Use of Oncolytic Viruses and Immunostimulation Therapy

For several years now, HSV-1 has been used in the biotechnology industry as a vector for transfection of eukaryotic cells and has also been used in different clinical trials. In 2007, researchers from London reported that they treated successfully (although modestly) a rare form of blindness caused by a mutation in a single gene (the gene encodes a protein that is important for producing pigments that absorb light in the eye). Most importantly, the patient did not suffer any side effects. More recently, researchers in France used a modified HSV-1 to introduce genes to correct a rare brain disorder (adrenoleukodystrophy) in two children.

Oncolytic viruses (VO) use cancer cells to replicate and selectively destroy altered tissue spreading within the tumor, without damaging normal tissue. In addition to this direct oncolytic activity, VOs are also very effective in inducing immune responses in infected tumor cells.

The VOs encompass a wide variety of DNA and RNA viruses that are selective for cancer or can be genetically modified. The VOs provide a diverse platform for immunotherapy; they act as vaccines in situ and can be armed with immune modulating transgenes or combined with other immunotherapies such as administration of Dendritic cells and Tumor Infiltrating Lymphocytes (TIL-NK)

Many of the characteristics of the neoplastic tissue provide a permissive environment for oncolytic viruses.

OVs have many features as an advantage in different therapeutic uses:

1.- Cancer cells cannot develop resistance to Oncolytic Viruses

2.- They replicate selectively in tumor cells are not pathogenic.

3.- There is a possibility that the dose of virus in the tumor increases over time.

4.- Safety features can be incorporated, such as drug sensitivity and immunity or Viral Neutralization mechanisms.

An important issue for therapy with Oncolytic Viruses is either systemic or local administration. With intravenous systemic administration multiple tumors can be attacked, however, intratumoral administration is more effective and the number of virions in the tumor tissue is increased in less time.

There have been numerous clinical trials of VO for cancer. As expected, most have been in phase I with some phase II trials. There is currently a phase III trial of an oncolytic HSV1 for melanoma (talimogene laherparepvec, T-Vec) of this Visur strain there is the final analysis showing results that will lead to the first approval by the US FDA. UU. From a VO for tumors.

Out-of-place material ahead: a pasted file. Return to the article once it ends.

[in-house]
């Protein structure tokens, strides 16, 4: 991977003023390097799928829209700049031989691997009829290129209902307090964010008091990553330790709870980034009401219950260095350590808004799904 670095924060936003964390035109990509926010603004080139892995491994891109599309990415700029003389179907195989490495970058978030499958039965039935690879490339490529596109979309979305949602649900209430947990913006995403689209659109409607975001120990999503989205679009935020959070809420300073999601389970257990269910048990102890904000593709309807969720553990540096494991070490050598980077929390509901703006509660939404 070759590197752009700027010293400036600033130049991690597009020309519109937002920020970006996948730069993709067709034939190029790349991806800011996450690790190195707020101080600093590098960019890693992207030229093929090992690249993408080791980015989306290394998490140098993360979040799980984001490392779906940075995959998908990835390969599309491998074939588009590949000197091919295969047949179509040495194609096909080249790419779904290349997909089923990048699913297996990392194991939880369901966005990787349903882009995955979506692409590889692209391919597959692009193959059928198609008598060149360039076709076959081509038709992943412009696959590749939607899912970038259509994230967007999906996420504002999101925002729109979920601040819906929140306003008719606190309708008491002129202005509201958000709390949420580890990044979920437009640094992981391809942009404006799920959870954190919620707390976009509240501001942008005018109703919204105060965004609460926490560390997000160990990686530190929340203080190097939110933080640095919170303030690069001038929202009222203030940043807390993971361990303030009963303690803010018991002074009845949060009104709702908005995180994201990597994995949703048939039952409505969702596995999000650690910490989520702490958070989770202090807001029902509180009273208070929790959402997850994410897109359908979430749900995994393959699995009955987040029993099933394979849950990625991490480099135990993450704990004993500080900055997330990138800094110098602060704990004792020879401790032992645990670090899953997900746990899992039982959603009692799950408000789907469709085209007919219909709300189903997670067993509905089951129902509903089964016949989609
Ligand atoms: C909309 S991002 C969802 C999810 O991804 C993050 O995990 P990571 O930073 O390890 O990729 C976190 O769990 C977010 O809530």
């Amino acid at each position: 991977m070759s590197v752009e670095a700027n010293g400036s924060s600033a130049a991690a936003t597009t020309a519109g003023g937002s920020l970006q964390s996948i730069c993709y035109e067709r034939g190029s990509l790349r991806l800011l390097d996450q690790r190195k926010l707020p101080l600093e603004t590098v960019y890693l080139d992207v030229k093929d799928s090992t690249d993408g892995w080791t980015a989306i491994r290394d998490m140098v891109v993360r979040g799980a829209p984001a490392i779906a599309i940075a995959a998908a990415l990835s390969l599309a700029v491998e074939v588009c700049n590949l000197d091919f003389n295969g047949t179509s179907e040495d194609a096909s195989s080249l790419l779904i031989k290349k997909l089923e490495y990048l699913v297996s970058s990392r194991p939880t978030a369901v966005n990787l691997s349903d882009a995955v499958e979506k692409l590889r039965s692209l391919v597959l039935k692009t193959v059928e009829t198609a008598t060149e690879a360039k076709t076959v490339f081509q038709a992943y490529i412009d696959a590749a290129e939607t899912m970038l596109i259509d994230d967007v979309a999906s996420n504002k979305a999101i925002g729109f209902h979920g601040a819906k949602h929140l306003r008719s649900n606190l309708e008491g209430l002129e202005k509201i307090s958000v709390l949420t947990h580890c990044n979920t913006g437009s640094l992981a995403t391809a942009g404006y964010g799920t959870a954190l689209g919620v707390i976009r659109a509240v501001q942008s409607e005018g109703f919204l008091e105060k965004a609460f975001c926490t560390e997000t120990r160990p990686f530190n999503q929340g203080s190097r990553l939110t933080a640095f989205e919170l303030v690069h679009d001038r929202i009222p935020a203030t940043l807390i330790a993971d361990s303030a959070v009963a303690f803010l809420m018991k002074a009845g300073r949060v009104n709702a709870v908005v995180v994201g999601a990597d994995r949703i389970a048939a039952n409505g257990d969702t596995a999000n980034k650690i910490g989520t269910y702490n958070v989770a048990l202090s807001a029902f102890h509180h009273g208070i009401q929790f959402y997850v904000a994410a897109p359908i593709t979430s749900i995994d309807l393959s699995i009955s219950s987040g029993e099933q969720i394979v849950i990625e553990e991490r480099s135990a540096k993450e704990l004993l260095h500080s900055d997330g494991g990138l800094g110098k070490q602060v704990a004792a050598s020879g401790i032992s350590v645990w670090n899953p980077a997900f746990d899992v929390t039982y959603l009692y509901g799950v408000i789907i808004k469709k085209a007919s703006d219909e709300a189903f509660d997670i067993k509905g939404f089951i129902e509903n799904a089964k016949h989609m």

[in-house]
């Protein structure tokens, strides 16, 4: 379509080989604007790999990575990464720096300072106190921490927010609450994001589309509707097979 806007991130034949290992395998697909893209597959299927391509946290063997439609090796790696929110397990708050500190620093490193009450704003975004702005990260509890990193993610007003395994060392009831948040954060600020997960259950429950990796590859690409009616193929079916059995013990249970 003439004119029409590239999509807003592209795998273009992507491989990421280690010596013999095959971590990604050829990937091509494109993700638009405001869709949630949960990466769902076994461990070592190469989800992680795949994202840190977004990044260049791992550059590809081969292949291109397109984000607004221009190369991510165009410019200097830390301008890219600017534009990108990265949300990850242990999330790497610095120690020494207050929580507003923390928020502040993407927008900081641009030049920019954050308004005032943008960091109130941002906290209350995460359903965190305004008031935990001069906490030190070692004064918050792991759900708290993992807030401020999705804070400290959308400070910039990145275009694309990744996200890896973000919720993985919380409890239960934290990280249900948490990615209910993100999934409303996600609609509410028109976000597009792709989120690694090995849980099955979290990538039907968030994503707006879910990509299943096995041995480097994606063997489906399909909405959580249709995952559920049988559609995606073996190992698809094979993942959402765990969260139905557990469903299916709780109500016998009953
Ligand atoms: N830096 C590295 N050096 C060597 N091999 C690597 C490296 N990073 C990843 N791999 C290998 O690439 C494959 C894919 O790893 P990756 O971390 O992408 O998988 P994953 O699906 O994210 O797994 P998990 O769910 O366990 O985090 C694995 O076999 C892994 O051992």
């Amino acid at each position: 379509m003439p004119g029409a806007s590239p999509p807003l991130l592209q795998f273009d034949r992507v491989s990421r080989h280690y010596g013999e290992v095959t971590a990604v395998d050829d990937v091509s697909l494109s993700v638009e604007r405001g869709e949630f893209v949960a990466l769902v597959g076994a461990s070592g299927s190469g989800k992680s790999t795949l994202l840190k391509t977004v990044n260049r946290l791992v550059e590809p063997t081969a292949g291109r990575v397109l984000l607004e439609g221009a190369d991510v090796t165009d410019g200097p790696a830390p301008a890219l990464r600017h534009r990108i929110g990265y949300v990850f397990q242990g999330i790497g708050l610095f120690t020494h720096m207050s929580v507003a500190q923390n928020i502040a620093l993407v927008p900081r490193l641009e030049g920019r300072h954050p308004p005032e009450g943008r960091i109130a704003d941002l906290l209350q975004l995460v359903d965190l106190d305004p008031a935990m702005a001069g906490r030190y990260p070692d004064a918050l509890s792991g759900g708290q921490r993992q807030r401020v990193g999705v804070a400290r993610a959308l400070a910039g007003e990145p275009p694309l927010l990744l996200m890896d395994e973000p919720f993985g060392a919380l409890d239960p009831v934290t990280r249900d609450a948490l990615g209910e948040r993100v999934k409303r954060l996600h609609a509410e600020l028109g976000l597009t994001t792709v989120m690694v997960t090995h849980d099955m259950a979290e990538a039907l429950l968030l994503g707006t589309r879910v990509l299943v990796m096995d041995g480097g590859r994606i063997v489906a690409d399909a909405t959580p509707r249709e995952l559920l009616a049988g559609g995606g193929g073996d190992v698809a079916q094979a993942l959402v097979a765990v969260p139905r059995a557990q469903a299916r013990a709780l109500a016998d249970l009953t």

Like many cancer vaccination strategies, our collaboration with the team of researchers from the National Institutes of Health has developed a type of OV that apart from generating lysis of cancer cells leaves an antigen in the survivors (for patenting ATC ) that can induce selective adaptive immune response in the body’s defense cells. The combination of the expression of ATC Known Tumor Antigens in the tumor and OV-mediated cell death induces enhanced migration and activation of T cells compared to infected tumor cells that only express viral antigens. This is coupled to a main vaccine strategy (which contains a VSH-1 blocking agent which limits the replication of the virus used.

The presence of HSV-1 has been detected worldwide. It is acquired mostly during childhood and lasts a lifetime. The vast majority of HSV-1 infections are cold sores (infections in the mouth or around them, so it is sometimes called cold sores, labial) without any vital commitment.

The viruses and their code were initially developed in plasmids to transfect bacterial cells and produce as many viruses as possible, subsequently tested with renal adenocarcinoma cell lines (769-p), squamous cell carcinoma (UPCI: SCC152) and corroborated that the virus replicated and generated lysis of cells cultured in vitro, we are currently carrying out tests with hepatocarcinoma and small cell lung carcinoma cell lines, to demonstrate their oncolytic activity.

Finally, we will evaluate the oncolytic activity in a murine model to be able to translate the technology to a phase 1 clinical study in humans, with this background our work group is in the task of innovating and developing new tools aimed at the well-being of our patients and the population with genetic predisposition to solid neoplasms.

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